BoE governor Andrew Bailey says vaccine will reduce uncertainty
Speaking at the Financial Times’ Global Boardroom event, the central bank governor said that his outlook on the UK economy has not changed on this week's upbeat news and he does not see a modest restructuring
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Yes. There's another piece of news that's happened, I think, since your forecast last Thursday, which of course is the announcement from Pfizer and BioNTec that they've been successful in phase 3 trials for a vaccine for coronavirus. Can you just fill us in on how this would affect your outlook for the economy months ahead?
Yeah. So first of all, I mean, it's obviously encouraging news. I mean, it's encouraging for individuals. It's encouraging for businesses. And it's encouraging for the economy. Probably where it starts at the moment is putting a bit of perspective on what we assume is sort of the backdrop to the forecast. We obviously don't make any sort of precise forecast about when any particular medical intervention, medical improvements is going to take place.
But what we did have in the forecast was a sort of conditioning assumption that after the end of the first quarter next year, after the after the end of the winter, really, there would be a sort of gradual and progressive improvement in conditions, which would reflect a gradual advance, if you like, of treatments and vaccines. We made no assumption about some waterfall moment when a vaccine came on stream.
So I mean, I think the news is encouraging. I'm not, like many of the other, much more experts' responses than I would give. I think we have to be cautious because obviously there's still quite a way to go in terms of the trialling. And there's obviously then the question of production and distribution and actually getting it obviously into action.
So I think it's, first of all, it is broadly consistent with the way in which we condition the forecast. But it is very encouraging, because it's the first, in a sense, it's the first encouraging piece of news that we can put greater confidence in that. And that has the also other really beneficial effect that it reduces the huge level of uncertainty we have obviously forecast at the moment. So that starts to see a way to reduce that uncertainty.
And what about the longer term? Because you've got an assumption in your forecast that in the longer term there's quite a bit of scarring. It's a long term...
...the economy at almost 2 per cent, which is a billion quid, so quite big money. Does the vaccine mean that the amount of change that we might think the economy has to go through isn't as large as maybe you feared?
Well, that's a really interesting question. So let me say two things on that. Let me just start by saying our level of scarring is quite a bit lower than many other forecasts. And why is that? Well, I think one reason I would give - and I don't give this to criticise on the forecast, I mean, it's hugely uncertain - but we did spend quite a lot of time in this forecast round looking at sort of what is a way to, in a sense, think through the economics of the scarring assumptions.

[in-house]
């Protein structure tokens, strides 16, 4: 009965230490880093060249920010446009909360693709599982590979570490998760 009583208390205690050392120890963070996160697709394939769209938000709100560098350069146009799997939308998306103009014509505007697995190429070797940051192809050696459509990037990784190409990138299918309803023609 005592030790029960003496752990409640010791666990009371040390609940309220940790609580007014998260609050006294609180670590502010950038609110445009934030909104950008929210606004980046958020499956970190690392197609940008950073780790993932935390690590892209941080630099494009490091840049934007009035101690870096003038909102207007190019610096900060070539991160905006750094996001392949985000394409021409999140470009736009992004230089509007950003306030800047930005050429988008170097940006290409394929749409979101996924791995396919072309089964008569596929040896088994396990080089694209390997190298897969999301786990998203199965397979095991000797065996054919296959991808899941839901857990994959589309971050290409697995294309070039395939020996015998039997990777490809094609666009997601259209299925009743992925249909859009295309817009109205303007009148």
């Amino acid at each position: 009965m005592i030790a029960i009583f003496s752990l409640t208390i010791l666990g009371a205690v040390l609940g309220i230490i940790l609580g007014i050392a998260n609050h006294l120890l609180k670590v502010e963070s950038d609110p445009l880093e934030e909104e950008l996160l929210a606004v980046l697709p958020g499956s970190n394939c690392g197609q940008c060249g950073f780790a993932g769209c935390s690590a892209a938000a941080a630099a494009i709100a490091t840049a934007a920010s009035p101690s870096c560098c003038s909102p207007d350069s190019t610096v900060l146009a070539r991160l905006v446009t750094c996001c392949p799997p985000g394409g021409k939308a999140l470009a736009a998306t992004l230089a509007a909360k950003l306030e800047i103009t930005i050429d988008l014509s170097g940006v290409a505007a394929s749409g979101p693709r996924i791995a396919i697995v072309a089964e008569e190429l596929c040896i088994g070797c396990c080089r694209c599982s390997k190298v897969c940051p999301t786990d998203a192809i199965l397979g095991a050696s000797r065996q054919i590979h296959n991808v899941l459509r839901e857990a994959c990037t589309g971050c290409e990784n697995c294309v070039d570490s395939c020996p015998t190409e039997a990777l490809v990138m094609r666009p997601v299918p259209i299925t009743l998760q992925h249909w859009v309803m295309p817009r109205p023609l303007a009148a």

Now I think one thing that we - one thing for me anyway - that we came to and concluded is that looking at history is obviously useful and important. But it's easy to actually take history rather literally and actually come up with rather large figures for scarring in the situation. Let me explain why.
Some of the largest figures in history for scaring come from the 1980s and 1990s. And if you extrapolate those figures I think you get bigger figures than we have. On the other hand, what we saw in the 1980s and '90s was a very obviously pronounced and sharp shift between sectors. Essentially we saw the decline of heavy manufacturing, heavy industry, coal mining, and the shift into a service economy. And that created a larger capital scrapping. It created larger structural unemployment, which went on longer.
In this situation, our viewers, what we will see in terms of scarring if it does come to pass - and I'll come onto in a moment - is probably more within sector, more within services. So we did take the view that that, if you take the logic of that sort of a train, then it probably suggests that more capital is probably redeployable. And while there would be retraining needs and obviously sort of so-called mismatch unemployment, it might be rather lesser in scale and impact.
Now I think the vaccine is positive. The earlier a vaccine comes on, in a sense comes into effect, the more positive that is. Though I would caution that we were at the positive end to start with. So I'll just caution, in terms of our forecast. But I think there's two reasons for why it would be positive.
One, obviously the sooner that way out of Covid comes into effect, the more businesses are likely to survive in financial terms. So those businesses that would find that they just couldn't survive, obviously the shorter the duration of this Covid period, fewer of them there will be.
I think the second one - and this is much harder to really form a view on - is to what extent will there be lasting changes in the way - in sort of the structure of the economy - so the way people work, where we buy things, and so on. Now my guess is, and I think we will still see changes. There will be effects. But it's not unreasonable to think that the shorter the duration of the Covid period, possibly the more muted those effects would be. But that's all pretty tentative, Chris, to be honest with you.